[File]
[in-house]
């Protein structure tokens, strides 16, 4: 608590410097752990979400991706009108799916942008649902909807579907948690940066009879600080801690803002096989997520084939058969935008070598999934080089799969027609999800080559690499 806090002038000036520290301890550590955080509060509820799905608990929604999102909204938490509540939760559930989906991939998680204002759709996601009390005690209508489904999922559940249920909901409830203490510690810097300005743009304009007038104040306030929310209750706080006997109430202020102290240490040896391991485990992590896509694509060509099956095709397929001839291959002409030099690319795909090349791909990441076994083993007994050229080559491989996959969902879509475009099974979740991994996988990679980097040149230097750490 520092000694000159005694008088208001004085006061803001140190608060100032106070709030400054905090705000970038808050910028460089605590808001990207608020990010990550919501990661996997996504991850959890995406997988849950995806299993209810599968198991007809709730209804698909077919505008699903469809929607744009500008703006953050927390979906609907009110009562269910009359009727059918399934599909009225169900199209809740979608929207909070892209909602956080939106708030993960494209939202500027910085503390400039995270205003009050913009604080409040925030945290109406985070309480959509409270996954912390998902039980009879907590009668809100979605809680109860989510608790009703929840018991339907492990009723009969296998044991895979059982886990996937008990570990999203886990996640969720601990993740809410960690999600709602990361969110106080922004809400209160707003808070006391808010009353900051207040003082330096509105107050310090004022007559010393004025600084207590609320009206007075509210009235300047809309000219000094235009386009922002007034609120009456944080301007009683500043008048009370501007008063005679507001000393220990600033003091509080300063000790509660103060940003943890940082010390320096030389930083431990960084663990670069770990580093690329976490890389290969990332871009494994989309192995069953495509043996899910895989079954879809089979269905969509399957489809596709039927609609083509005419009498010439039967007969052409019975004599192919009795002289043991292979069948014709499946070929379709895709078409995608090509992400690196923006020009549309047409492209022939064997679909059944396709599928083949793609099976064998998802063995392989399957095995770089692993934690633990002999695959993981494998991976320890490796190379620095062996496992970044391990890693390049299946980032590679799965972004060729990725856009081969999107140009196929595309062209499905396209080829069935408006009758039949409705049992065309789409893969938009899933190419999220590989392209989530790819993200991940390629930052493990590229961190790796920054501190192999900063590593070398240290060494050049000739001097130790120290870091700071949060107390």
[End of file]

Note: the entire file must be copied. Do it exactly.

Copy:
[in-house]
């Protein structure tokens, strides 16, 4: 608590410097752990979400991706009108799916942008649902909807579907948690940066009879600080801690803002096989997520084939058969935008070598999934080089799969027609999800080559690499 806090002038000036520290301890550590955080509060509820799905608990929604999102909204938490509540939760559930989906991939998680204002759709996601009390005690209508489904999922559940249920909901409830203490510690810097300005743009304009007038104040306030929310209750706080006997109430202020102290240490040896391991485990992590896509694509060509099956095709397929001839291959002409030099690319795909090349791909990441076994083993007994050229080559491989996959969902879509475009099974979740991994996988990679980097040149230097750490 520092000694000159005694008088208001004085006061803001140190608060100032106070709030400054905090705000970038808050910028460089605590808001990207608020990010990550919501990661996997996504991850959890995406997988849950995806299993209810599968198991007809709730209804698909077919505008699903469809929607744009500008703006953050927390979906609907009110009562269910009359009727059918399934599909009225169900199209809740979608929207909070892209909602956080939106708030993960494209939202500027910085503390400039995270205003009050913009604080409040925030945290109406985070309480959509409270996954912390998902039980009879907590009668809100979605809680109860989510608790009703929840018991339907492990009723009969296998044991895979059982886990996937008990570990999203886990996640969720601990993740809410960690999600709602990361969110106080922004809400209160707003808070006391808010009353900051207040003082330096509105107050310090004022007559010393004025600084207590609320009206007075509210009235300047809309000219000094235009386009922002007034609120009456944080301007009683500043008048009370501007008063005679507001000393220990600033003091509080300063000790509660103060940003943890940082010390320096030389930083431990960084663990670069770990580093690329976490890389290969990332871009494994989309192995069953495509043996899910895989079954879809089979269905969509399957489809596709039927609609083509005419009498010439039967007969052409019975004599192919009795002289043991292979069948014709499946070929379709895709078409995608090509992400690196923006020009549309047409492209022939064997679909059944396709599928083949793609099976064998998802063995392989399957095995770089692993934690633990002999695959993981494998991976320890490796190379620095062996496992970044391990890693390049299946980032590679799965972004060729990725856009081969999107140009196929595309062209499905396209080829069935408006009758039949409705049992065309789409893969938009899933190419999220590989392209989530790819993200991940390629930052493990590229961190790796920054501190192999900063590593070398240290060494050049000739001097130790120290870091700071949060107390």